Mobilities were compared with PL features as a function of temperatures from 10 to 290 K. The electron sheet carrier density was 3.33×1012 cm-2 determined from the hall measurements at 10 K. The simulated subband structure using self-consistent Schrödinger–Poisson equations reveals that the first and second electron subbands E1 and E2 are located below the Fermi-energy level of the 2DEG (EF) in our doping density in Fig. 1(a). The interband-transition energies between electronic subbands (E1 and E2) and the first heavy-hole band (H1) are represented by the differently colored vertical arrows in conjunction with the corresponding wavefunctions. From the asymmetric potential profile, the electron transition between the first electronic subband and H1 (E1H1)[17,20], and the transition between the second subband and H1 (E2H1) are optically allowed as cartooned in the energy-momentum dispersion of Fig. 1(b). The vertical transition denoted as FES refers to the Fermi-energy edge singularity, ascribed to the enhanced oscillator strength at the Fermi-energy via many-body effects [6,21,22] between 2DEG and photo-carriers. The electrons at the Fermi energy recombine without k-restriction due to hole localization in the disordered system[21]. The deviation between H1 and Eloc,h, denoted by Δ, was caused by the localization of holes on various defects[23], whereas the electronic localization with shallow trapping energies was not included in Fig. 1(b). Here, we ignore the contribution of light holes and consider only the heavy-hole subbands, because the intrinsic compressive strain of the InGaAs QW relieves the degeneracy between the light and heavy-hole bands and sets the light hole subband at least 50 meV above[27].

Figure 1. (Color online) (a) Conduction and valence band profiles with squared envelope functions for electrons (|Ψ1|2, |Ψ2|2) and holes (|ΨH1|2, |ΨH2|2). (b) Optical recombination scheme for transitions from first and second subbands to localized state (Eloc.h) and/or heavy-hole subband (E1H1, E2H1) and from Fermi-energy level to localized state (FES).

Figure 2 shows the temperature dependence of PL spectra in (a) spectral-domain and in (b) time-domain with increasing temperatures. The three main peaks were resolved at the low T region and assigned to E1H1, E2H1, and FES, respectively, where IE1H1, IE2H1, and IFES were the maximum intensity values in a PL spec-trum. The width of the PL band at 10 K in Fig. 2(a) was broadened from the lowest E1H1 to FES.

The PL peak separation between E1H1 and FES was roughly 4 meV larger than the simulated Fermi energy (=EFE1) in Fig. 1(a), due to the ignored effects of the exchange-correlation, non-parabolicity, hole localization effects, and additional photo-carrier population in this simplified calculation of 2DEG. The peak energies similarly followed the phenomenological Varshini formula for E1H1 and E2H1, contrary to the reduced redshift for the highest FES peak. These phenomena can be explained as follows: The FES peak energy was initially decreasing similarly to E1H1, as in Fig. 2(a), from 10-100 K. Above 100 K, thermally activated donor electrons transited to E1 states, increasing the first subband carrier density nE 1 and resulting in larger EFE1~π2nE1/m*, where is the Planck constant and m* is the effective mass. Such effects were observed at E1 state as the nE1 measured from MSA rapidly increased at temperature T above 100 K. However, the carrier density in E2 state slightly decreased with T elevating in MSA, thereby increasing EFE2 above 100 K, as shown in Fig. 2(a)[16]. Above 100 K, IFES was rapidly suppressed as holes were delocalized from traps near the alloy disorders. Time-resolved (TR) PL measurements were performed on the three main peaks, as in Fig. 2(a), and are representatively shown for E1H1 in Fig. 2(b). TR-PL lineshapes can be fitted using simple phenomenological biexponential decay responses:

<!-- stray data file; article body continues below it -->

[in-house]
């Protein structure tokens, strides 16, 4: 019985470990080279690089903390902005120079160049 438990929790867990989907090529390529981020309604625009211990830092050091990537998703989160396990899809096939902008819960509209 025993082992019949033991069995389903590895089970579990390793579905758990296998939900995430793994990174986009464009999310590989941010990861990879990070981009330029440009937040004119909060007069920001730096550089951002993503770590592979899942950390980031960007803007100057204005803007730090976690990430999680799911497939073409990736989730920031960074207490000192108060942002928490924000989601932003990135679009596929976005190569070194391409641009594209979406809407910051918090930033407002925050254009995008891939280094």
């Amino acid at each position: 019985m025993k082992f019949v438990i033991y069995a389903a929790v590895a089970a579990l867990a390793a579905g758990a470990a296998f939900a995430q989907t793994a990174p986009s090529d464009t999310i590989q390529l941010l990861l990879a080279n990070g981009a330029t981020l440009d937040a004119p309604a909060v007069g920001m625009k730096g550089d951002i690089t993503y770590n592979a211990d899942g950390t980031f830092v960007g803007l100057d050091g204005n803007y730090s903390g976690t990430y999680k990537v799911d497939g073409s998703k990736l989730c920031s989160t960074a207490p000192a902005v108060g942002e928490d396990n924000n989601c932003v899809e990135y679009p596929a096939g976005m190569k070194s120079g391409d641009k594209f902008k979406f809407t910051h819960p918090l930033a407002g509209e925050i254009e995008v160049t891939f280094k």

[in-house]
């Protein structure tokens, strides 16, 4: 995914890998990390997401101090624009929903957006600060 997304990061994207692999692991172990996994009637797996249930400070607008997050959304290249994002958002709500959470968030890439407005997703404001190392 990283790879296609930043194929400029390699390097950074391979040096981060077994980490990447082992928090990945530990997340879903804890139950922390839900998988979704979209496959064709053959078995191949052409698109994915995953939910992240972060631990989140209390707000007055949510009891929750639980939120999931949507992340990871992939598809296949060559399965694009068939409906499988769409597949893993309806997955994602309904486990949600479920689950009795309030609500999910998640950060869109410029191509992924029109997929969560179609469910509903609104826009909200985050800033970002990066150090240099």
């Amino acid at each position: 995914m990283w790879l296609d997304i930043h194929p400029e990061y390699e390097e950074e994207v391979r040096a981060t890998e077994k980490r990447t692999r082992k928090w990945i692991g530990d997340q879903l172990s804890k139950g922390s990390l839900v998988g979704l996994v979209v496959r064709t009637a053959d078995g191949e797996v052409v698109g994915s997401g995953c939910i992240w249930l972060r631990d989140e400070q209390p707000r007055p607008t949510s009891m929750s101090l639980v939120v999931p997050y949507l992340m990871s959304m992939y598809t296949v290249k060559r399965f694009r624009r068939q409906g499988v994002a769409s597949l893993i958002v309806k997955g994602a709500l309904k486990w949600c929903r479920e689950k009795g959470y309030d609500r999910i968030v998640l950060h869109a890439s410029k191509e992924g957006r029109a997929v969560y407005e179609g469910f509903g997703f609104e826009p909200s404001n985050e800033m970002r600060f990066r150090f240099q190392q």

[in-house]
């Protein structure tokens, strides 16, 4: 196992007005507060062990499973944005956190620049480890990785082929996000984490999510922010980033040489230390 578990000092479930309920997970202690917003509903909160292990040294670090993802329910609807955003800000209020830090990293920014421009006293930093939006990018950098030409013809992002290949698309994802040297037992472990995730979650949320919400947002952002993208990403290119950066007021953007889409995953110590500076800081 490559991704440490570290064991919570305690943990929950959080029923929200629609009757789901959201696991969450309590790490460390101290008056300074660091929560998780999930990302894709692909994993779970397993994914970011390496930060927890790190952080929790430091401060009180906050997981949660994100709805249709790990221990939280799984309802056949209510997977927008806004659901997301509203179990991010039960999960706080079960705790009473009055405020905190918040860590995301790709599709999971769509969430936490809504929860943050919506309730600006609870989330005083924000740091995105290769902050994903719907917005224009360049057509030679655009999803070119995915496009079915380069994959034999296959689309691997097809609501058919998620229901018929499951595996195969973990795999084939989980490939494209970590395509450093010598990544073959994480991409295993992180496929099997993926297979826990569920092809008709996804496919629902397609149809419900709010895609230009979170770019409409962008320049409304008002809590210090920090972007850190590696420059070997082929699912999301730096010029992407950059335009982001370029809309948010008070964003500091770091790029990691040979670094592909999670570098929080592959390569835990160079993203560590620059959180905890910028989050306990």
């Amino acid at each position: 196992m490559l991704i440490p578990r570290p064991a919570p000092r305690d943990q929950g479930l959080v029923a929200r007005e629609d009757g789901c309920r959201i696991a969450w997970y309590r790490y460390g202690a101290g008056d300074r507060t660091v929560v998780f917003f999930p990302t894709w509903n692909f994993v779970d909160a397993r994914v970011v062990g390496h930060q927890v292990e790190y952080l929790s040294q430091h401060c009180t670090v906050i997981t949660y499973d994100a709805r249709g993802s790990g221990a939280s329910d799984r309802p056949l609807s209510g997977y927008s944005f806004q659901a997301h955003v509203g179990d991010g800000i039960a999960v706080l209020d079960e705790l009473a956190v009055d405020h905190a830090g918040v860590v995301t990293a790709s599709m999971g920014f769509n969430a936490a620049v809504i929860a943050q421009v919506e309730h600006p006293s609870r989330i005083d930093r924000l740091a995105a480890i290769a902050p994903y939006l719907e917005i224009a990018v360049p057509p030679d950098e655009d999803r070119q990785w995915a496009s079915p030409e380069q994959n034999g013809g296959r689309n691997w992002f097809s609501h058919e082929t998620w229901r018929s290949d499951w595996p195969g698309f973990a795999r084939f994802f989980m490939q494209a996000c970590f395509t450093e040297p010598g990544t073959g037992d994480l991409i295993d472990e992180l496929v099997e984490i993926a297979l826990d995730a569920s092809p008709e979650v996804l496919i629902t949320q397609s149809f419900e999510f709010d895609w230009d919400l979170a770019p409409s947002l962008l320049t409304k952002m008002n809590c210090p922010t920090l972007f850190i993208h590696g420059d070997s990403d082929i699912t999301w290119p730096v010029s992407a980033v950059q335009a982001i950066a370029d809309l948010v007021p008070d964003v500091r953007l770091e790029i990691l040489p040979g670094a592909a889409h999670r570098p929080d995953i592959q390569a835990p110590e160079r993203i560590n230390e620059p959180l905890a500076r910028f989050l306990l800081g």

IPL=[1et/τr][I1et/τ1+I2et/τ2],

where t is the time delay, τr is the rise time, and τ1(τ2) are decay times with I1>I2. τr was settled about 0.8 ns whereas τ1 and τ2 were non-monotonically changing between 0.6 and 20 ns with temperatures (specific values are discussed in later parts for all the three main peaks along with Fig. 4). Note that the characteristic time scales in Fig. 2(b) are much larger than the electronic diffusion time scale tα=1/α2D (<1 ps, with the absorption depth 1/α on the order of 200 nm[25] and diffusion coefficient D about 250 cm2/s [26] or the momentum relaxation time scale T2, estimated to be less than 2 ps in our temperature range, considering the homogeneous emission linewidth of 1.9 meV and the temperature-dependent electron-phonon scattering rates measured in undoped structures [27]. Therefore, PL emission appeared after carriers were stabilized in energy-momentum phase space and spatially redistributed due to diffusion. In Fig. 2(b), the main decay time, τ1, showed complicated variations at the lower T region but monotonically decreased at T larger than 90 K as the FES faded.

From these optical characteristics, we simplify the relationship of individual subband mobilities with relative PL intensities as a function of temperature. The diffusion length is given by L=DτR, where D is the diffusion coefficient that is related to the mobility µ using Einstein relation and τR is recombination lifetime. From this formalism without the carrier localization effects, Yablonskiiet al. [28] reported an optical method for measuring L using one-dimensional diffusion. Correspondingly, IPL- L relations can be adapted either as IPL1/L1/μτR with one-dimensional diffusion or as IPL ∝ 1/(µτR) with two-dimensional diffusion since L (∼ 7.5 µm [29]) was considerably larger than the absorption length 1/κ ( ∼ 0.2 µm at 514.5 nm [30]) in our structure. This approximation was employed for correlating IPL with the individual subband electron mobilities, using the following three conditions: (1) The excess photo-carrier density was defined by the external excitation intensity that was negligibly smaller than the doping density. (2) The PL spectra exhibit three main peaks, among which IFES is used as a normalization factor for subband intensities to avoid further complications by the hole localization effects compared to subbands. (3) The electrons in respective subbands have different mobilities because the Fermi momentum (kF) of the first subband is larger than that of the second subband by the density-momentum relation n=kF2/2π, where the carrier density n is the essential element determining the electron mobility.